BWI Thurgood Marshall logo unveiled at airport

Renaming is official Saturday but changing all the signs will take longer

September 28, 2005|By MEREDITH COHN | MEREDITH COHN,SUN REPORTER

Putting aside any last questions about renaming the state's largest airport for one of the most prominent Marylanders, state and airport officials yesterday unveiled the new logo for the newly minted Baltimore-Washington International Thurgood Marshall Airport.

Left unclear is what people will call the new BWI.

"BWI Thurgood Marshall," suggested Del. Emmett C. Burns Jr., the Baltimore County Democrat who introduced the bill this year renaming the airport, which becomes official this Saturday.

"When I first heard Reagan National it sounded strange, but now it sounds normal," he said of Ronald Reagan Washington National Airport, renamed in 1998. "BWI Thurgood Marshall sounds like a mouthful, but it will sound normal, too." Others agreed on BWI Thurgood Marshall, or even just "Thurgood Marshall" for short.

The General Assembly debated the cost and practicality of changing the airport name to honor the first African-American Supreme Court justice until the final hours of this year's legislative session, with the state Board of Public Works giving final approval for the measure in August. Marshall, who served on the court from 1967 to 1991, died in 1993.

The airport plans to put up a temporary sign in front of the airport with Marshall's name in script sandwiched in between "International" and "Airport." Most of the rest of the directional signs on the highways and on the airport shuttle buses won't be done for years.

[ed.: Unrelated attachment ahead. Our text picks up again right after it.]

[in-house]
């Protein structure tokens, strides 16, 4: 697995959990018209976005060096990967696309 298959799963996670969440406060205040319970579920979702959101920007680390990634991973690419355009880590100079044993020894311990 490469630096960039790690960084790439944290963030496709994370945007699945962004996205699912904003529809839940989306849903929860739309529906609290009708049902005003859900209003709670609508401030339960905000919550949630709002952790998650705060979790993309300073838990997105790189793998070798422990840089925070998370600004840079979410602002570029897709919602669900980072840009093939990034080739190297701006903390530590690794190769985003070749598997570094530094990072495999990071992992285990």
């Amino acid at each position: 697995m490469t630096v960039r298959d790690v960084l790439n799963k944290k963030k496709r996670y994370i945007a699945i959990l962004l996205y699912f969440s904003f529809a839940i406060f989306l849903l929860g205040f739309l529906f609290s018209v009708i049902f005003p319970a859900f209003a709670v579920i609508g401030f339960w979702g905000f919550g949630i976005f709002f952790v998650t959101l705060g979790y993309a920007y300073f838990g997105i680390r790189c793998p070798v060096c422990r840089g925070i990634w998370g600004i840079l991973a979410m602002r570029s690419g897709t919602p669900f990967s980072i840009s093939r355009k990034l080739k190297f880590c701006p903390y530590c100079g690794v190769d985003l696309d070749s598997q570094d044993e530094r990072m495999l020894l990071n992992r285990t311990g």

To reduce the cost of replacing stationery, signs and everything else that displays the airport name, estimated at about $2 million, the legislature agreed to wait for their regular maintenance schedules. That will reduce the extra costs to about $100,000.

"You'll start to see new signs today, but the whole program will take time because the buses, for example, are new and don't need painting," said Paul J. Wiedefeld, executive director of the Maryland Aviation Administration, which oversees the airport.

"This is an honor, and we're getting to work on it all," Wiedefeld said.

A memorial in the center of the airport will be done by February, he said.

Others said the timing of the signs didn't matter because it would take more for the name to take hold.

Rep. Elijah E. Cummings, who lobbied for the bill in Annapolis, said everyone will have to get on board, including the airlines and the media. He said he could wait for the name to take hold and for the critics to be assuaged - just as he waited to take his first flight. He came to the airport as a child with his father to watch planes land and take off, but they couldn't afford to fly.

"Thurgood Marshall's name will send a message to children that no matter what color you are, there is opportunity," the Baltimore Democrat said.

Gov. Robert L. Ehrlich Jr. noted the obstacles to passing the renaming bill, just as there were to Marshall achieving his success: Comptroller William Donald Schaefer said Marshall was opposed to the renaming because Marshall wasn't a fan of his home state.

Others feared any new name would harm airport and state business by confusing travelers and that marketing would be more expensive. BWI was renamed in 1973 from Friendship International Airport specifically because it didn't convey its location.

Lawmakers dealt with some concerns by placing Marshall's name at the end of the existing name. And the three-letter airport code BWI won't change.

"You can have the opinion that this is not the right thing to do," Ehrlich said. "But we won."

meredith.cohn@baltsun.com

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